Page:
- to darken your smudges: rub/smudge charcoal into the paper, draw more charcoal on top, rub that in, draw more on top, rub that in... 
- combine charcoal with chalks and 'conte crayons'.
- try adding water! Use a brush to add water, see what happens, can be a really useful technique.
- try combining with oil pastel.
- try combining with paint.

To reduce smudging:
- Practice lifting your hand and arm off the paper as you draw to reduce the smudging. This feels pretty tricky to start with.
- If hand-lift is too tricky, place paper on top of the part of drawing you aren't currently working on to protect it from smudging.
- Work from left to right if you're right handed. Right to left if you're left handed.

- Once drawing is complete you can 'fix' it with a bought art fixative spray. Spray in a ventilated area. Hairspray can be used but be prepared for it to alter and darken your paper. 
- Some fixatives are marked as 'workable' which means you can fix a certain stage of a drawing then continue to draw more on top of that. 
- Consider an environmentally-safe fixative such as (contains milk so not vegan).

Here are some drawings made using:- charcoal (a very soft medium)- chalk (a harder medium - darker tones are possible)- and conte (the hardest of the three and the best for adding finer details)
The first three drawings aren't by me.

Art in Healthcare Collection, Marjorie I Campbell, Child On A Stool, 66x56cm

A lovely drawing.- Sharp lines creating the outlines - charcoal held like pencil.- Charcoal held on its side to create wide areas of tone.- Little or no intentional smudging.

Art in Healthcare Collection, Tabitha Salmon, Construction Workers Moscow, 106x80cm
Another lovely one.- Lots of smudging here to create all the soft tonal areas. Probably smudged by hand. - Dark detail lines then drawn or re-drawn on top of the 'smudges'. - The central face in particular shows lots of earlier drawing lines which have been smudged or rubbed away and add to the overall interest and three-dimensional-ness of the portrait.

Using charcoal, smudging with fingers or hand

Unicorn 'drawn' by boldly shading the shadow behind it rather than by working on the unicorn itself.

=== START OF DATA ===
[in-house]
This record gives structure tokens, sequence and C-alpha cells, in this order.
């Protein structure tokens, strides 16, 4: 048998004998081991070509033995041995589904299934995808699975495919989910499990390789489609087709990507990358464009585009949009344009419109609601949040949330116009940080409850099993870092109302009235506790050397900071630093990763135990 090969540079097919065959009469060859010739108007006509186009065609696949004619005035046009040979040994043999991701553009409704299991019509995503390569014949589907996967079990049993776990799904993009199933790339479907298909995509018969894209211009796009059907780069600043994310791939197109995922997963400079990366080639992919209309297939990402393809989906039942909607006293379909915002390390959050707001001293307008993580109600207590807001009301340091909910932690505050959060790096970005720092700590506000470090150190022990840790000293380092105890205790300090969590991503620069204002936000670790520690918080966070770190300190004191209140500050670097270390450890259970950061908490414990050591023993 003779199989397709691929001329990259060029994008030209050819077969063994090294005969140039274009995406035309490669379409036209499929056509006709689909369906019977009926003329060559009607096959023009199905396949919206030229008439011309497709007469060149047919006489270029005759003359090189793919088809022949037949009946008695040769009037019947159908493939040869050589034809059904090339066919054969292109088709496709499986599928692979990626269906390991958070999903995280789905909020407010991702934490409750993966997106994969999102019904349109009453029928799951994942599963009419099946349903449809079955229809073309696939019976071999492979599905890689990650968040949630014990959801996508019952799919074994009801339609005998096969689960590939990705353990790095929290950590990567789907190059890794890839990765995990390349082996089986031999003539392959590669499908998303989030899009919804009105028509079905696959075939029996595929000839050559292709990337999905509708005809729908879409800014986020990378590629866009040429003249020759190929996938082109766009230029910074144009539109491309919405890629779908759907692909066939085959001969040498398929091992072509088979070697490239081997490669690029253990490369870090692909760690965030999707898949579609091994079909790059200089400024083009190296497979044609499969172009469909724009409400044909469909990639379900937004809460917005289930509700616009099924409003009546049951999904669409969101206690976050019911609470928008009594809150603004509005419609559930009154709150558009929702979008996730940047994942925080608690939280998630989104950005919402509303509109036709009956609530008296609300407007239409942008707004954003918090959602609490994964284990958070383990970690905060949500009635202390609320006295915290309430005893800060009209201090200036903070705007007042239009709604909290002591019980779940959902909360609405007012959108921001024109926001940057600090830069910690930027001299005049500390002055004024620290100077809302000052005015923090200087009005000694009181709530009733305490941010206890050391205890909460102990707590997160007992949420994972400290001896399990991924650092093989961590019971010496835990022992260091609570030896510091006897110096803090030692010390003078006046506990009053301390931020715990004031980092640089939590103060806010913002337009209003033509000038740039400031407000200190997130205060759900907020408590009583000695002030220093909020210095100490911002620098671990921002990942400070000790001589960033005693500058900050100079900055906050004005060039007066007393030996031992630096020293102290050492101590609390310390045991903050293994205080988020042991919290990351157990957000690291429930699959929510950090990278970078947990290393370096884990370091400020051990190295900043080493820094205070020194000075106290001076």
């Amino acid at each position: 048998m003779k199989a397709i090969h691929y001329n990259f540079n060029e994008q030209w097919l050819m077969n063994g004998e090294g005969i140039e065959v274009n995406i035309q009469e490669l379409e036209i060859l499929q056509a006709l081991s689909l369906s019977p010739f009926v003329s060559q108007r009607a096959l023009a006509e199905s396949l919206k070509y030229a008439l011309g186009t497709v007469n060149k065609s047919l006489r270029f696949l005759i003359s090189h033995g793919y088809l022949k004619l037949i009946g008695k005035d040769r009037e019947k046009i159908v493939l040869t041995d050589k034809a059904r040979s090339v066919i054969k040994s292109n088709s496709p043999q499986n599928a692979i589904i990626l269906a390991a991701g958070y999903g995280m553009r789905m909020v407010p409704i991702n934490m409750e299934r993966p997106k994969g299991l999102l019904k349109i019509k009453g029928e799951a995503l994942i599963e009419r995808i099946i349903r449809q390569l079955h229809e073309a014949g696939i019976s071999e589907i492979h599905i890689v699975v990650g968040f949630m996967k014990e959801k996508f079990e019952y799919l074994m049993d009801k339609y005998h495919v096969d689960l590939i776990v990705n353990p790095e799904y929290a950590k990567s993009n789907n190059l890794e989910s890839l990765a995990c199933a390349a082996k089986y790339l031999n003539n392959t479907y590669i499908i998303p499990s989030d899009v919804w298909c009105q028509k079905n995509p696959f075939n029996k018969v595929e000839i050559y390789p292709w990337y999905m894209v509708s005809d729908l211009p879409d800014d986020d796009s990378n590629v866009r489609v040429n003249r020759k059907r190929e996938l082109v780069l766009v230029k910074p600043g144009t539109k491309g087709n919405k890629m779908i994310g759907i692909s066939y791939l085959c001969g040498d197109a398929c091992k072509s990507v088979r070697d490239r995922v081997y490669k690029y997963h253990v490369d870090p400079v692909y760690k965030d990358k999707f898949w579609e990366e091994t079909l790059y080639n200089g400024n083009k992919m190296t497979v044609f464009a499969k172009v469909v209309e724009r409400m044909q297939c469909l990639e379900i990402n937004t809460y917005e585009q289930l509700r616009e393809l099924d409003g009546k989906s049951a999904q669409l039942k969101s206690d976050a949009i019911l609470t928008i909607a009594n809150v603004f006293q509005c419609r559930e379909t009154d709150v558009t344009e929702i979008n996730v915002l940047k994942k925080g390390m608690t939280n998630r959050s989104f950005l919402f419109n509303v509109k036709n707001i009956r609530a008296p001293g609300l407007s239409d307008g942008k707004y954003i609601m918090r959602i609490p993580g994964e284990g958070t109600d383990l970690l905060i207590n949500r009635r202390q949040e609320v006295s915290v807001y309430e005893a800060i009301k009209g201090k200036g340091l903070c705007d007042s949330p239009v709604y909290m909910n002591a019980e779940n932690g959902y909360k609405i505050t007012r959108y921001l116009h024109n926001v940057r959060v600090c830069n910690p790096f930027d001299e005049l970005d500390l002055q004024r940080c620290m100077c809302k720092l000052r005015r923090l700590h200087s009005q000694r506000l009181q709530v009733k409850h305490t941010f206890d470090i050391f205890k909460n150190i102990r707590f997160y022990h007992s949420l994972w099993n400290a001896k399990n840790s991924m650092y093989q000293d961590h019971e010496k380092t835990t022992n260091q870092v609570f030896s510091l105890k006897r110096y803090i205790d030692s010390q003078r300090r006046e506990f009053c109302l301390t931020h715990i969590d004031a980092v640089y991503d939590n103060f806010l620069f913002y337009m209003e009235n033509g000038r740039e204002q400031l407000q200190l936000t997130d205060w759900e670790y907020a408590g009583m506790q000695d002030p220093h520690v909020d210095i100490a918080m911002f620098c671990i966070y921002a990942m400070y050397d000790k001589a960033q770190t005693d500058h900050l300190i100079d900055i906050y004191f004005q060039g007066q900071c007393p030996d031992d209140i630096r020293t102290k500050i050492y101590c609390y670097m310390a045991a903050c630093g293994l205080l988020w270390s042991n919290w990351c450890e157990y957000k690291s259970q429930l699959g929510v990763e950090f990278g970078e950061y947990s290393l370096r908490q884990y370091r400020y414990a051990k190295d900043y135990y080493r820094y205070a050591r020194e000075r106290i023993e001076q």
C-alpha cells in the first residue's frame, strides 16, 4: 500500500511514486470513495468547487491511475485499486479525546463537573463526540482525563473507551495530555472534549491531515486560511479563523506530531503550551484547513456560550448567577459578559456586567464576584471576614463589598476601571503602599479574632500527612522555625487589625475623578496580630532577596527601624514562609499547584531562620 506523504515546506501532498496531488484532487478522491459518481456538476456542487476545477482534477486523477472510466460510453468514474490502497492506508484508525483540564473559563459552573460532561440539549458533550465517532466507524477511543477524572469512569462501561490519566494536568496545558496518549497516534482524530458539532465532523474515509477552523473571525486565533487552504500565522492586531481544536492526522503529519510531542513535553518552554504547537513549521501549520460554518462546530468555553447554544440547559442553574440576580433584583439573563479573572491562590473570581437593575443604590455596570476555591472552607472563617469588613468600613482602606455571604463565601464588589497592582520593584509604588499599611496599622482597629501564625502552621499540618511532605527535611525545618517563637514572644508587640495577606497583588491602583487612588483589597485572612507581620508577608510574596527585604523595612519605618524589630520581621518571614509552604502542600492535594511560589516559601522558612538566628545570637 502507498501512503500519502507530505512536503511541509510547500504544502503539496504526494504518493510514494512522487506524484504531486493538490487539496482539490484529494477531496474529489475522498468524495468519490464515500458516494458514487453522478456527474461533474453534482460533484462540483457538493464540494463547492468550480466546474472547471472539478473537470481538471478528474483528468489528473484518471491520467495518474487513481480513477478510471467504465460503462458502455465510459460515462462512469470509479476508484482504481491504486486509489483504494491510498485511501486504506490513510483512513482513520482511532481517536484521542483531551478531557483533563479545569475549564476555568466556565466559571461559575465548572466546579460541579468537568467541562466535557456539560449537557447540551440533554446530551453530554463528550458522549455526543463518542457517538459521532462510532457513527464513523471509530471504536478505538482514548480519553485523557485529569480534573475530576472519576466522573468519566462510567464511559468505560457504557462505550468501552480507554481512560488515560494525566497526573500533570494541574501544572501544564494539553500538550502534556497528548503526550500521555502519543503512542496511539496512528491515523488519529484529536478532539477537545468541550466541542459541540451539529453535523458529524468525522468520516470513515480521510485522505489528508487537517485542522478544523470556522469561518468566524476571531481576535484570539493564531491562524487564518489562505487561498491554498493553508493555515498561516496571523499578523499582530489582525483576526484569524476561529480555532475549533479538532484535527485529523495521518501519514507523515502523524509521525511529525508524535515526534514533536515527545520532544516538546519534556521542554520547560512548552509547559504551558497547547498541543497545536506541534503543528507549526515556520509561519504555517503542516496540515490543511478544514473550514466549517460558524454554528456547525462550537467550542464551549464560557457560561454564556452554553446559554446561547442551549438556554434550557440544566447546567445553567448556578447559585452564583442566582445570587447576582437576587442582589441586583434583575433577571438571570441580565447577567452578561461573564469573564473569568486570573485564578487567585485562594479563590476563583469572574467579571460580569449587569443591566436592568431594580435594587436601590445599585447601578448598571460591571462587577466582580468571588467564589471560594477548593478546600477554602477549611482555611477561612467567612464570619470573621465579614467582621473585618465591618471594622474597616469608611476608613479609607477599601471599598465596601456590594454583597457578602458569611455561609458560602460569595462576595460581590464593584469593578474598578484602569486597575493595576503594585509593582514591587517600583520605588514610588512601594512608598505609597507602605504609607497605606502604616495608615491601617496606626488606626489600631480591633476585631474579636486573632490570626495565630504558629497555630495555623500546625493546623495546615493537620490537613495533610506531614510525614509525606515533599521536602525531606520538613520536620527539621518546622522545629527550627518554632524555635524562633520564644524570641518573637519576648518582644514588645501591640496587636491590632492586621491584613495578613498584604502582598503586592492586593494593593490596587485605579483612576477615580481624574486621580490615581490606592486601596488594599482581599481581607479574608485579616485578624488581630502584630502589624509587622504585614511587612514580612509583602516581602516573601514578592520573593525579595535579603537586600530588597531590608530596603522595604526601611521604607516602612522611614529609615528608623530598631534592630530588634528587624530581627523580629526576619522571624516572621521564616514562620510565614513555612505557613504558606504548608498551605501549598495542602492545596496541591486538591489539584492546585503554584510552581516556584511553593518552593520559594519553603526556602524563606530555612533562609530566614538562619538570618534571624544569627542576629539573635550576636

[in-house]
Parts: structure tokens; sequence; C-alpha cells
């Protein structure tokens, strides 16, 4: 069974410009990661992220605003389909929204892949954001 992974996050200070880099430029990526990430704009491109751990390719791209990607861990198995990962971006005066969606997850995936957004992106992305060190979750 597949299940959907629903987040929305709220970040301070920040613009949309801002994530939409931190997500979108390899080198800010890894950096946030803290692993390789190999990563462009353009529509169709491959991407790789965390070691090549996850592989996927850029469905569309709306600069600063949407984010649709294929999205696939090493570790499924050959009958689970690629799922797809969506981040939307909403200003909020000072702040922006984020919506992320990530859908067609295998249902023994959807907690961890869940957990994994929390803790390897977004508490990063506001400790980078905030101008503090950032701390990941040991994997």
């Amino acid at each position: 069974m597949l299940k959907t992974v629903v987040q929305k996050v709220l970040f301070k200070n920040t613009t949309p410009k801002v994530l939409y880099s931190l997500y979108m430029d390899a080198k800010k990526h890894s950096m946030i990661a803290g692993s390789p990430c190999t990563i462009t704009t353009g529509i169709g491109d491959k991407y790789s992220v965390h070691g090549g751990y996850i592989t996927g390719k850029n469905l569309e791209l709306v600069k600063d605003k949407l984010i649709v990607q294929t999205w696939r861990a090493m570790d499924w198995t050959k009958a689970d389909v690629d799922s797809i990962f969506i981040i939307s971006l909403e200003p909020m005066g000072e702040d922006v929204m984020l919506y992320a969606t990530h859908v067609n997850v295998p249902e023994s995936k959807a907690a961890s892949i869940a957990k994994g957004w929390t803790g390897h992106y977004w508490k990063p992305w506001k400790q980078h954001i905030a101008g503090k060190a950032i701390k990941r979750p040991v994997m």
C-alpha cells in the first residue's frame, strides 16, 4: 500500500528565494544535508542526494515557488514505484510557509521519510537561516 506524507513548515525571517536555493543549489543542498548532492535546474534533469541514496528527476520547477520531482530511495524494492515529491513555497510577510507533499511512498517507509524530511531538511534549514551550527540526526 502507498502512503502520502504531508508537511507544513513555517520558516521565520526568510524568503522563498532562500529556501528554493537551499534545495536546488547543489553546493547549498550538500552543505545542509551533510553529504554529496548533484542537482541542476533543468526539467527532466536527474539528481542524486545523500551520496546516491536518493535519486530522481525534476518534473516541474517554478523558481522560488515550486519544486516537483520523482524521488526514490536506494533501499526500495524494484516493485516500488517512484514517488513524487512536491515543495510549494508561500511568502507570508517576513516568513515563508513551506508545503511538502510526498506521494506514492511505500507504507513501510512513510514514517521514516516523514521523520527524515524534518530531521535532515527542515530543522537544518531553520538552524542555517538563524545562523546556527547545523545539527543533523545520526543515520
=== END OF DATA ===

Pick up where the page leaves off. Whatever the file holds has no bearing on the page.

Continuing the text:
Black chalk. No smudging. A teensy touch of red chalk for the fiery head of the coot chick.

And a bit of blue chalk for background to coot portrait. See how different a coot looks when on blue background compared to on white background.

Mixed with white chalk. Drawn on brown paper. Imagine the same drawing on white paper or on blue.

Coloured chalks with charcoal or black chalk for the detail. Drawn on brown paper.

Working from a photo of stone and old bleaching wood. Trying to create lots of different textures:- pressing hard, pressing a little- rubbing a lot, rubbing a little- crisp lines, crisp lines then blurred with fingers- chalk/charcoal held on side and scuffed gently across paper (the texture at top right)- rubber used to clean smudges off the paper where I wanted the brightest highlights.

Much as above.

Quite a lot of effort put into creating different types of marks and textures. Trying to give impression of looking across a wide stretch of lawn.

Lots of very obvious smudging, rubbing out and adding dark crisp marks back on top.

A very large charcoal and chalk drawing. 4ft high? Charcoals and chalks work so well on this scale. Lightest lines (including in the centre circle) created by rubbing back to the unmarked paper.

 Another big one. Creating depth by a background largely smudged and light, a foreground largely detailed and dark.

And a third large one. Charcoal, black chalk, black conte, white chalk. See below for zoomed-in trees at top.

Winter/Christmas cards ready to order - owl, fox, snow

Fri, 10/23/2020 - 17:46

My new Christmas/winter cards are ready to post now. Contact me to order.

- printed on 100% recycled card - blank inside - white envelopes -

winter owl - A6 card (105mm x 148mm)- 1 card = £1
- 10 cards = £8+ p&p
This new wood engraving is also available to buy handprinted in an edition of 100. A nice little winter present :)- £15 per signed print, unmounted, includes UK p&p. - £20 for non-UK addresses, includes p&p.


winter woods - card is 5x7inch (c.120mm x 170mm)- 1 card = £1.50
- 10 cards = £12- 20 cards = £20 
+ p&p
(The original of this A5 painting will be available from the Open Eye Gallery in their December Small Scale exhibition)